Holiday celebrations are times for family gatherings and preparing traditional foods, whether it includes a baked ham … or a cookout to welcome warmer weather. A friend recently posted a vegetable recipe in her newsletter that caught my attention for several reasons …
Lots of Color
Roasting as the Preparation Method
When roasting vegetables, you can customize the dish according to your taste preferences and/or the best prices on produce during this time of year. Roasting is a quick cooking method that brings out flavors due to caramelization of natural sugars in produce. During roasting, veggies get a little singed around the edges and flavors get more intense from their scarring!
Tips for Successfully Roasting Vegetables
Size. Cut into smaller, uniform pieces for increased surface area.
Oil. Use approximately 1 tablespoon of oil per 1 pound of veggies (or 1 teaspoon per 1 cup).
Shallow Pan. Use a shallow pan such as a baking sheet, line with foil, and coat with cooking spray.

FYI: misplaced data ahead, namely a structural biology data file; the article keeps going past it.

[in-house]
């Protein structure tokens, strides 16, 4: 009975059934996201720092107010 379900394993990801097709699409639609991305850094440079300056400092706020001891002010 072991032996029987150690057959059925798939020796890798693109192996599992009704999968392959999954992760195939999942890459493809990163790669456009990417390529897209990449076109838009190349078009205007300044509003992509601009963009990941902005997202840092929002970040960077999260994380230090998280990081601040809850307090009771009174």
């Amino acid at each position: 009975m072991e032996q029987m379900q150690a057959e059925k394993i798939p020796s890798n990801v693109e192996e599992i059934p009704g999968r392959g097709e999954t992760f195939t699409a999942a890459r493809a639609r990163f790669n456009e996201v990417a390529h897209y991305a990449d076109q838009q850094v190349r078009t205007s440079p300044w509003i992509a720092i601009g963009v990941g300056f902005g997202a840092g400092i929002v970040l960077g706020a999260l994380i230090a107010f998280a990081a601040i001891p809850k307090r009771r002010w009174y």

Single Layer. Arrange in one layer for even cooking and browning (caramelization).
Don’t Crowd. To prevent steaming, do not crowd vegetables.
Add Herbs. Roast veggies with a few sprigs of sturdy herbs such as rosemary, oregano or thyme.
More Herbs. Toss in leafy herbs such as parsley, cilantro or dill after veggies are cooked.
Tips for Cutting Vegetables
Cauliflower or Broccoli 1 to 1 ½-inch diameter florets
Line a shallow cookie sheet with foil and place in the oven. Preheat oven to 450°F with the pan inside.
Wash vegetables and cut in smaller uniform pieces. (If using asparagus, corn, mushrooms or tomatoes, place in separate container to be added later in cooking period).
Toss slower-roasting vegetables with olive oil, salt, pepper, marjoram and sugar in a bowl.
Quickly remove pan from the oven, spray with non-stick cooking spray and add the tossed vegetables in a single layer. Roast vegetables 20 minutes. If using, add other quick-roasting vegetables to pan and stir. Continue to roast for 10 minutes.